Visual Music Systems


Bill Sebastian

Back in the 1970’s, Bill developed the Outer Space Visual Communicator (OVC), a visual music instrument that generated images on a custom-built display. Performances were given at various theatres in Boston and New York, with the Sun Ra Arkestra and other musicians. This was followed by the development of equipment to map video images of the OVC into custom built video effects and processing devices and production of videos with Sun Ra and other musicians. Magazine articles about the OVC as well as pictures, videos, and technical details are available on the OVC page.

The original OVC was followed by design of a 3D version of the system, and a company Virtual Scene Systems was formed to develop hardware and software for this project. When the company ran out of funding, a new company Intelligent Compression Technologies (ICT) was formed to commercialize data compression algorithms that had been developed during this project. These systems were licensed to Real Networks, Compaq Computer, Novell and other computer networking companies.

In 1998, Nortel Networks licensed the compression engine and then funded ICT to develop a wireless network acceleration system based on this engine. The result was AcceleNet, which was first released in 2001, and was licensed to wireless and dial-up Internet service providers. Microsoft licensed the system for use by MSN and incorporated it into the MSN browser.

In February, 2007, ICT was sold to ViaSat, which manufactures satellite data communications equipment and is launching the ViaSat-1 Ka-band satellite this August. ViaSat purchased WildBlue in October, 2009, which provides Internet service to 400,000 families in the US. Bill worked as CTO of the network optimization group at ViaSat for the next 4 years, authoring over 40 patents covering various aspects of satellite networking.

In March, 2011, Bill founded Visual Music Systems to resume the development of the 3D synthesizer.

Bob Eastwood

Bob has known Bill longer than either care to admit. Bob worked with Bill at Virtual Scene Systems and subsequently co-founded Accelenet (ICT) After the sale of Accelenet to ViaSat Bob devoted his free time to his favorite past-times; his kids and his motorcycles. In early ’11 Bill asked if Bob was interested in being part of the realization of his lifelong ambition and Visual Music Systems was launched.

As for the technical stuff, Bob graduated from U.W. Madison with a B.S. in CSEE. He spent ten years as a Research Engineer at the Woods Hole Oceanographic Institution in the Department of Ocean Engineering developing control systems for underwater robots, exploring wrecks, and poking things into hydrothermal vents. While at WHOI Bob authored numerous scientific papers on underwater vehicle, instrumentation, and communcation technologies.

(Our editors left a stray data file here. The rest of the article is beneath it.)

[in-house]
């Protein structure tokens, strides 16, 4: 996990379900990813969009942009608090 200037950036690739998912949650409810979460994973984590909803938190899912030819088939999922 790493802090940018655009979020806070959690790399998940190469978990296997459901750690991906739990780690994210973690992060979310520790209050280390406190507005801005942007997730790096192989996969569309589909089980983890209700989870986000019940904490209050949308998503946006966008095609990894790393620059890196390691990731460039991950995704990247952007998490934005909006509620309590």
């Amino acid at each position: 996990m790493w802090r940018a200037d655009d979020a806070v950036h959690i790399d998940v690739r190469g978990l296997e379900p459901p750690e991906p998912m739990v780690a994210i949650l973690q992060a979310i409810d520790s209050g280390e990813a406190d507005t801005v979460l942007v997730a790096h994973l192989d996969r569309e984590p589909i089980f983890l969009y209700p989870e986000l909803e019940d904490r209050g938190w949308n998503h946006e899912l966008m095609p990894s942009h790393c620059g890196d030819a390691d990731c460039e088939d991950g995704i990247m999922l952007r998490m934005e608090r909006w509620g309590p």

Rita Sebastian

Rita graduated from Brandeis Heller School for Social Policy in 2009 with a Masters in Sustainable International Development. Her lifelong dedication to social, economic, and environmental justice was recently recognized with a Lifetime Achievement Award from the Massachusetts Chapter of the National Lawyer’s Guild.

She enjoys cultivating urban gardens in the office, creating a more delicious and enjoyable work space. Her fresh baked cookies are the star of many a meeting.

And with gratitude to...

Nathaniel Resnikoff

Nathaniel has been playing with music and computers for 25 years. He developed the wavelet music transform, a multi-resolution spectral analysis technique that produces responsive, detailed images of sound. His software is used for audio visualization and transcription, and powers a blog exploring spectral music theory. Music visualizations have played in various film festivals,including the Boston Visual Music Marathon and International Punto y Raya Festival, as well as a live performance with the band Birdsongs of the Mesozoic.

Yulia Yelkhimova

Yulia graduated from the math department of St.Petersburg University in Russia and received her PhD there in 1995. She investigated the stability of non-linear automatic control systems for her dissertation. At the time, she hated programming and decided to instead teach mathematics at St. Petersburg University of Architecture for a year. After experiencing a change of heart, she learned how to program and began working for Process Intelligence, out of Edinburgh, UK, focusing on creating systems for testing memory chips.

Joshua Slocum

Josh graduated from MIT with a B.S. in June ’10, and an M.E. in August ’11, in computer science with a concentration in artificial intelligence. His thesis research involved developing novel linear algebra algorithms for an experimental massively parallel computing architecture; this work led to the co-authorship of two papers and helped to demonstrate the potential of alternative program execution models.